Evaluating agreement between clinic- and patient-reported outcomes for weight and co-morbidities at 1 year after bariatric surgery

Published:October 10, 2022DOI:


      • One-year postoperative patient & clinic reported weights show high agreement.
      • Patient and clinic reported diabetes & hypertension status show high agreement.
      • Patient report options can increase postoperative long-term follow-up rates.
      • Response rates differ by demographics & response method, limiting generalizability



      Development of patient-reported outcomes (PROs) to include traditionally clinic-reported data has the potential to decrease the data-collection burden for patients and clinicians and increase follow-up rates. However, replacing clinic report by patient report requires that the data reasonably agree.


      To assess agreement between PROs and clinical registry data at 1 year after bariatric surgery.


      Not-for-profit organization, bariatric surgery data registry, PROs platform.


      Patient- and clinic-reported 1-year postoperative weight and co-morbidities were compared for matched PROs and registry records. The co-morbidities evaluated were diabetes, sleep apnea, hypertension, gastroesophageal reflux disease, and hyperlipidemia. Weight difference in pounds and nominal groupings (binary, 4-level) for co-morbidities were assessed for agreement between data sources using descriptive statistics, Bland–Altman plots, multiple regression, and kappa coefficients. Sensitivity analyses and follow-up by response method were examined.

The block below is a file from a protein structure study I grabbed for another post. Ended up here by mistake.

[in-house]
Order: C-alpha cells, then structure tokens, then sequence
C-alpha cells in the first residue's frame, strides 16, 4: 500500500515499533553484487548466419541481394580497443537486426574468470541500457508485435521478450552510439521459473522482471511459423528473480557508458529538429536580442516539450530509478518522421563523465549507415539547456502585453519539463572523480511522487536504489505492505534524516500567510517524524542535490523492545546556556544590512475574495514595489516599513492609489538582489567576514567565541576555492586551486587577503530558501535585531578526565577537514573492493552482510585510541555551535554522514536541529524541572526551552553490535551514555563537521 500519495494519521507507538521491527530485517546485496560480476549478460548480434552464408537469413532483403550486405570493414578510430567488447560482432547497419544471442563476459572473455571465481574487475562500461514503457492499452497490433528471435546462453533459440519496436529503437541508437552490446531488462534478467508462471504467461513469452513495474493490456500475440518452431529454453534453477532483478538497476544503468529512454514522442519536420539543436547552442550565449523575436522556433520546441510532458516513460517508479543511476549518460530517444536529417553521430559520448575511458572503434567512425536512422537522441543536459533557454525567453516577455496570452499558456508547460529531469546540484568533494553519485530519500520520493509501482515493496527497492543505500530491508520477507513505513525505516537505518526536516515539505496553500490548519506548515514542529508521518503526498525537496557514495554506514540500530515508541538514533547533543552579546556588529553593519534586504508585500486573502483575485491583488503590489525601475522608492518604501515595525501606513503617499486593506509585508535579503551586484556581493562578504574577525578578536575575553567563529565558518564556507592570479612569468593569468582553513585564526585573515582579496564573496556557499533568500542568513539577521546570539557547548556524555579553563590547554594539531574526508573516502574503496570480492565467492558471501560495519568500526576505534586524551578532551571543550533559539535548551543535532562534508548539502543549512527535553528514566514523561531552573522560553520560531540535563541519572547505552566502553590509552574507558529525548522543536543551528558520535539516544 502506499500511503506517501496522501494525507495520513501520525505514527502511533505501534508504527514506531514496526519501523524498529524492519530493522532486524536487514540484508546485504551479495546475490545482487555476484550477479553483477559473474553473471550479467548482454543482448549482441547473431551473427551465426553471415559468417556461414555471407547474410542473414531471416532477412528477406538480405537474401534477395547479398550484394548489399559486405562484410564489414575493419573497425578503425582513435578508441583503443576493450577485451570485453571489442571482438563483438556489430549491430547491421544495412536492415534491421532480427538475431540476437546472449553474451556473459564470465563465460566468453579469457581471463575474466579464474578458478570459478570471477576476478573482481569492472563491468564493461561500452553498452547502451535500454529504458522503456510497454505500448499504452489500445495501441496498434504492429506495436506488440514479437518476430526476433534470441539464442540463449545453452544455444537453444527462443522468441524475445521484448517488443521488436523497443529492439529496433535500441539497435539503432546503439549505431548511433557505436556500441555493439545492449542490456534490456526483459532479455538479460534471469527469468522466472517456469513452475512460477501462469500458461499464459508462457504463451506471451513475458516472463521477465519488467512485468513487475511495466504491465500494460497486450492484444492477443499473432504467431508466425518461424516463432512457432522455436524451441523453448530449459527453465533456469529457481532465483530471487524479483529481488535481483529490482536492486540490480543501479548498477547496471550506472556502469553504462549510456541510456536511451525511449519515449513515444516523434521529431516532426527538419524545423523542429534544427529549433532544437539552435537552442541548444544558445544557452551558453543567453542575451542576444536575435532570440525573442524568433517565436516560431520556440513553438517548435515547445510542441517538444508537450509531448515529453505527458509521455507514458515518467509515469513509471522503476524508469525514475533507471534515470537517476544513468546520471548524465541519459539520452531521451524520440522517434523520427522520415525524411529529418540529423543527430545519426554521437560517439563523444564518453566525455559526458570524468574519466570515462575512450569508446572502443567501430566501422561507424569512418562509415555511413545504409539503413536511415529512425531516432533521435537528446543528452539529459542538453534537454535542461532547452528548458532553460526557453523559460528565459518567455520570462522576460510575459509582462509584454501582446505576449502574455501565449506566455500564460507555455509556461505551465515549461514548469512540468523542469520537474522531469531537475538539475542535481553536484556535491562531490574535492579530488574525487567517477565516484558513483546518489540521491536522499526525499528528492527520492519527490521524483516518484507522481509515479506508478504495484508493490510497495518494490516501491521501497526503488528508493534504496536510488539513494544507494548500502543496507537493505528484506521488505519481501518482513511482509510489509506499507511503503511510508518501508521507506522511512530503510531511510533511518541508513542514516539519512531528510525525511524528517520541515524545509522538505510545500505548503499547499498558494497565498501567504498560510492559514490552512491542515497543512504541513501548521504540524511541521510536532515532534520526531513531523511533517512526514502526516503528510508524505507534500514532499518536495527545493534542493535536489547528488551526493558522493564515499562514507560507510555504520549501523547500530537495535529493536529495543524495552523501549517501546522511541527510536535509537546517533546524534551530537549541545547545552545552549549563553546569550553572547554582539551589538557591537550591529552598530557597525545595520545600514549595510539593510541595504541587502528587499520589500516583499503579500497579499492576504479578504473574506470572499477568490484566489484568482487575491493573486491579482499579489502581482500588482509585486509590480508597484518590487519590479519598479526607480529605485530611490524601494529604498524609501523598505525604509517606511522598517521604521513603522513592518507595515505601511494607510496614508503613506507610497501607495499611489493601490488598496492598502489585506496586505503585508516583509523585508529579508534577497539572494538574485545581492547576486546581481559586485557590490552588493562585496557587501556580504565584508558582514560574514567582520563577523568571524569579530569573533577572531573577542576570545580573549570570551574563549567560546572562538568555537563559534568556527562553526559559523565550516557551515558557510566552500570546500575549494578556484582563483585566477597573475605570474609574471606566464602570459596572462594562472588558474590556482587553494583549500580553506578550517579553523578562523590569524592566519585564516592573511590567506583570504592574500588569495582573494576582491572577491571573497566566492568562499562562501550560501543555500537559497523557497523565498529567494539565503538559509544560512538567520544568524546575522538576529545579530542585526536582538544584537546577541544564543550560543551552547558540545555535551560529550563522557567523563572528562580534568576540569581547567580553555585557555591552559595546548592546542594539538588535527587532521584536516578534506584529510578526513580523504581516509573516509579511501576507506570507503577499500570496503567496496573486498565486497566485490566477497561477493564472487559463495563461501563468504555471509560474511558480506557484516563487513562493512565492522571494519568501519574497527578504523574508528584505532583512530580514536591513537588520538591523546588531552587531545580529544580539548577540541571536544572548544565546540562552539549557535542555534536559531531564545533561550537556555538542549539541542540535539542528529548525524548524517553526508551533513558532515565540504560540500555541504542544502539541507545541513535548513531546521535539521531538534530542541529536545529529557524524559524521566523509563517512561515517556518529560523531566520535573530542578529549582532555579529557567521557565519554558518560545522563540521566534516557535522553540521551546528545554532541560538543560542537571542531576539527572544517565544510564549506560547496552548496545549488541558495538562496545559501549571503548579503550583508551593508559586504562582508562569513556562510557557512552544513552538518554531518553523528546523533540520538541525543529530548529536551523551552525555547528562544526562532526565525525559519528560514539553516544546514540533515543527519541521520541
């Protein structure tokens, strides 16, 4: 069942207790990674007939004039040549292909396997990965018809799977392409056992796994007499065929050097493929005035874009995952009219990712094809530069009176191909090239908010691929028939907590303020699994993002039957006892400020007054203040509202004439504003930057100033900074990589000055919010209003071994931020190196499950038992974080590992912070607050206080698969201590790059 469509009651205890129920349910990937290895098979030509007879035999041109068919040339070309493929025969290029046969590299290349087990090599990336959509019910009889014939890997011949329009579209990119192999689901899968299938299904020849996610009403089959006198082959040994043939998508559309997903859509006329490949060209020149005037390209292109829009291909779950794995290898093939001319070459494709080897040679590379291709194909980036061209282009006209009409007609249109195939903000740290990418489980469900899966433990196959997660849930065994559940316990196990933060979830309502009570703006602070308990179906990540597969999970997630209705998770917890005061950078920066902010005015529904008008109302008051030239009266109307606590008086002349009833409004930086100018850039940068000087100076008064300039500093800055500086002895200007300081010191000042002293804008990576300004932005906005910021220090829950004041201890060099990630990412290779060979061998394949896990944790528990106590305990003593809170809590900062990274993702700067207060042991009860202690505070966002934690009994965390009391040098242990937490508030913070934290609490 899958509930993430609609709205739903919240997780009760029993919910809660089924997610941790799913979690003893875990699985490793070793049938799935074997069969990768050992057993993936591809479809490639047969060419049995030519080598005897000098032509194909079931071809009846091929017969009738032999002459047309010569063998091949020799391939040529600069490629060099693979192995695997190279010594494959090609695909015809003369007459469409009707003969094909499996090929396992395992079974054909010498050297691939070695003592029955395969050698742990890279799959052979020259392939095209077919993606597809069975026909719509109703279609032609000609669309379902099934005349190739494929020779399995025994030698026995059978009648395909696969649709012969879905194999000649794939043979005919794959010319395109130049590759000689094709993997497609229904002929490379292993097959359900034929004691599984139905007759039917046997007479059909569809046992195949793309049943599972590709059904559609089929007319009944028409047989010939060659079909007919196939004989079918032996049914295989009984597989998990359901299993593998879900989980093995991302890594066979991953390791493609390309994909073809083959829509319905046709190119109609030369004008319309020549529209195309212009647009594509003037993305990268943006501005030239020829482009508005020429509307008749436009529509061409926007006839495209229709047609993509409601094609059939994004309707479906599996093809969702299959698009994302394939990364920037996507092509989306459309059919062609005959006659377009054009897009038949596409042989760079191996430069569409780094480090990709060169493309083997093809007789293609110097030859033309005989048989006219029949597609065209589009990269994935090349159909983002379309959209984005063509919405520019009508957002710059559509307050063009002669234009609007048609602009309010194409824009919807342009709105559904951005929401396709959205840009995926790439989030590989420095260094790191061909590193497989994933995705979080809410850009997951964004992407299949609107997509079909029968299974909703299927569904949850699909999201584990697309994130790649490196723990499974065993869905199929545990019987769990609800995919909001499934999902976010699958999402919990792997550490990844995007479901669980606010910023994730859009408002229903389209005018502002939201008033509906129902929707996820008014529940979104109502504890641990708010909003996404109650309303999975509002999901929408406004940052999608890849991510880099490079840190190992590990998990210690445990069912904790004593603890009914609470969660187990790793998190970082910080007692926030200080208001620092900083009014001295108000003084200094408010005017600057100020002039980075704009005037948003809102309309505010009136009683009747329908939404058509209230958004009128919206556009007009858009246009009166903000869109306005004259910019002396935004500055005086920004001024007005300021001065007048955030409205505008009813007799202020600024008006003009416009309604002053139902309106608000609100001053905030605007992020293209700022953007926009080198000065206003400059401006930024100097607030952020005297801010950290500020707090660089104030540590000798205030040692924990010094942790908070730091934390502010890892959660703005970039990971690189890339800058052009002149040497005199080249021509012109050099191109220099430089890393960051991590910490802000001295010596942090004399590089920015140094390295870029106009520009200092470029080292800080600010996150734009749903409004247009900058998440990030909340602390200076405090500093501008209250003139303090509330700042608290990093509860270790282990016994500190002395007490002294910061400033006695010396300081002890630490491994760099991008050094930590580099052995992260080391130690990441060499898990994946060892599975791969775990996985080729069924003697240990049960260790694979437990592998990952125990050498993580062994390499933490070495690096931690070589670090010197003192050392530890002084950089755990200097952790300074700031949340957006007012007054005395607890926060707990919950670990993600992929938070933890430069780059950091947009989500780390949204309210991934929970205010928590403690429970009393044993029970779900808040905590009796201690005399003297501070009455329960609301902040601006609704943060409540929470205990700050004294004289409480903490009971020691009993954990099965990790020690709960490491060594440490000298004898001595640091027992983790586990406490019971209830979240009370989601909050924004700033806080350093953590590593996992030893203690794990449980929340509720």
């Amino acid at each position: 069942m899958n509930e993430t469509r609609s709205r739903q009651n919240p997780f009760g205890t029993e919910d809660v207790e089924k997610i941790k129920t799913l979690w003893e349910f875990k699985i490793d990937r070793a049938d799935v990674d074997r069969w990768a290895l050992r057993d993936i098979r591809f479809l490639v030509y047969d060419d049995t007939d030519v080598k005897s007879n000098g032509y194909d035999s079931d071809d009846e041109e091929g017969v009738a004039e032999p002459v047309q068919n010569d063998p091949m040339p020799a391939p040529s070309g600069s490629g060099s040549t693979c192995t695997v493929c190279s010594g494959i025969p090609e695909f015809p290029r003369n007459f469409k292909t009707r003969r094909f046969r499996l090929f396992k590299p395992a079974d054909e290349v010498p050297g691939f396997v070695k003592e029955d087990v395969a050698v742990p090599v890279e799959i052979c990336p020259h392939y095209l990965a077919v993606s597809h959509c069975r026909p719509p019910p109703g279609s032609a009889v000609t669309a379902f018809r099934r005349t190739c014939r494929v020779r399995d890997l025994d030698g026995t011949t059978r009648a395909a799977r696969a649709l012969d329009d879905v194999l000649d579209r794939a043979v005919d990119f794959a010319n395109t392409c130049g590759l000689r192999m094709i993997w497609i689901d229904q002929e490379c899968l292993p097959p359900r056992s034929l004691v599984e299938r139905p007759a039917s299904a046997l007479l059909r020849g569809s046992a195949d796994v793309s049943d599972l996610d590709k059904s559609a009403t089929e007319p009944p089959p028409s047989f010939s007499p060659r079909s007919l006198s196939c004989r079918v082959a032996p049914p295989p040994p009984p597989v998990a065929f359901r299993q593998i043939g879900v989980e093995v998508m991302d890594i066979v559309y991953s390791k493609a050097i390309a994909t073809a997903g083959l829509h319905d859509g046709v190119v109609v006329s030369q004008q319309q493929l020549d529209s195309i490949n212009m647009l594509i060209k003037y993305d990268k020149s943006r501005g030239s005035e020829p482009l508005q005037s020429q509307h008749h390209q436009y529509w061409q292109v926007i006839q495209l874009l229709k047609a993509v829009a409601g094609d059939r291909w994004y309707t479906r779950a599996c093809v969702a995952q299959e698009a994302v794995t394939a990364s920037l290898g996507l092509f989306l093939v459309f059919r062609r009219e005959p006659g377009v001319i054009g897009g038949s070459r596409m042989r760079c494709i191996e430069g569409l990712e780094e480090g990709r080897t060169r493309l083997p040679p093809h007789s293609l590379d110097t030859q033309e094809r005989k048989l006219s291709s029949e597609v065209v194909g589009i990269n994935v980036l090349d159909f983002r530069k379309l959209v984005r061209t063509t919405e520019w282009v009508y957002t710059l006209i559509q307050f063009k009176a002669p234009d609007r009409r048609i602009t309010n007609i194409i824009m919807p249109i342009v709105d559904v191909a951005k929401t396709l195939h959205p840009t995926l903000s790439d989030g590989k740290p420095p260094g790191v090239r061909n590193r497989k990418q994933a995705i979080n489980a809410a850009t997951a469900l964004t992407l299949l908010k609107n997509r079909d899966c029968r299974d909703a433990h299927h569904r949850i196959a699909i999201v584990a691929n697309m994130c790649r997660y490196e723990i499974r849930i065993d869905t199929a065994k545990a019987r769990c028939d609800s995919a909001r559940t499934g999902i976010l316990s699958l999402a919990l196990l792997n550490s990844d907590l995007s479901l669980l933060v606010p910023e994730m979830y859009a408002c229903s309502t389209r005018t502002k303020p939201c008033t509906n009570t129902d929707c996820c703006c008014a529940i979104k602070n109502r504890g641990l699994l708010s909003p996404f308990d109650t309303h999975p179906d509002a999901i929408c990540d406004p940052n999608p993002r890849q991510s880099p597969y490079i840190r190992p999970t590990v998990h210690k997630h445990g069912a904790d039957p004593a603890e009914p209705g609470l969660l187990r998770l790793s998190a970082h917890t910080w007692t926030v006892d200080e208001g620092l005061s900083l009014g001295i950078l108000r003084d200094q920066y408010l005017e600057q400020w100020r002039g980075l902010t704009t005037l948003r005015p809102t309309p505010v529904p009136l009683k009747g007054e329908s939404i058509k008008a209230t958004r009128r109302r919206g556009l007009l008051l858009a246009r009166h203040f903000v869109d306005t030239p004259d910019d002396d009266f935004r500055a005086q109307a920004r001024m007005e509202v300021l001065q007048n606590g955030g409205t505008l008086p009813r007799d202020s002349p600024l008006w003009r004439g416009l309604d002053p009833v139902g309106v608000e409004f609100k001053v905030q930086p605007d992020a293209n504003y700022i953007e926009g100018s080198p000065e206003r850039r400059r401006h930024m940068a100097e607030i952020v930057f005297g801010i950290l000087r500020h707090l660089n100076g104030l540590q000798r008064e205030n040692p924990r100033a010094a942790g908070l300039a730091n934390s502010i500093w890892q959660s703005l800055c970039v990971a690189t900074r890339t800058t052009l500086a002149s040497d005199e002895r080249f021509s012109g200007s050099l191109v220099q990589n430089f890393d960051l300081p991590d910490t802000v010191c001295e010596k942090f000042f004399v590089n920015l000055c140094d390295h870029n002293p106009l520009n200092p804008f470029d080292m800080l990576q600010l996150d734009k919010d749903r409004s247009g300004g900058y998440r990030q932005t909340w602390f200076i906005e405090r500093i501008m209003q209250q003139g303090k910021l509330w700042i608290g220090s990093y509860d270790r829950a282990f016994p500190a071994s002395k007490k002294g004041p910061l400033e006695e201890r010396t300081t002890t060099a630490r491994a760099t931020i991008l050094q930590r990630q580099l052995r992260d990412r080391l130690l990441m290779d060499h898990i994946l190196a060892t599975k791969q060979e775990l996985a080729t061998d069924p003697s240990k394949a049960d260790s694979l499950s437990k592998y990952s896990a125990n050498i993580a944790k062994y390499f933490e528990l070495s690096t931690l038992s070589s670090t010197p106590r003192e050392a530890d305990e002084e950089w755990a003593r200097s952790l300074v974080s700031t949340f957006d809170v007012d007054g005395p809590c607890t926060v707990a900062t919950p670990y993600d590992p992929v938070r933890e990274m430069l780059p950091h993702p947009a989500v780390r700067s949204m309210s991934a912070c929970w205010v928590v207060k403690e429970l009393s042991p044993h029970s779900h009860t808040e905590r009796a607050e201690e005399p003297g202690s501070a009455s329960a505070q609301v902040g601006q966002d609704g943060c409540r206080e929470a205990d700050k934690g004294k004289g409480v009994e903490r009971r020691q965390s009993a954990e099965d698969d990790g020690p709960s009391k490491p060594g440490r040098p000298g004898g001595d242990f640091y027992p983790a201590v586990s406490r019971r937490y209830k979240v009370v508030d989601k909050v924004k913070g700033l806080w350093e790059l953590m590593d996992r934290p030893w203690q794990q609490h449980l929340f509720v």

Among 1130 patients with both 1-year PROs and registry weights, 95% of patient-reported weights were within 13 lb of the registry-recorded weight, and patients underreported their weight by ∼2 lb, on average. Percent agreement and kappa coefficients were highest for diabetes (n = 999; binary: 94%, κ = .72; 4-level: 86%, κ = .71) and lowest for gastroesophageal reflux disease (n = 1032; binary: 75%, κ = .40; 4-level: 57%, κ = .35). Of patients eligible for both PROs and registry 1-year follow-up, 21% had PROs only.


      One-year patient- and clinic-reported weights and disease status for patients with diabetes and hypertension showed high agreement. The degree of bias from patient report was low. Patient report is a viable alternative to clinic report for certain objective measurements and may increase follow-up.


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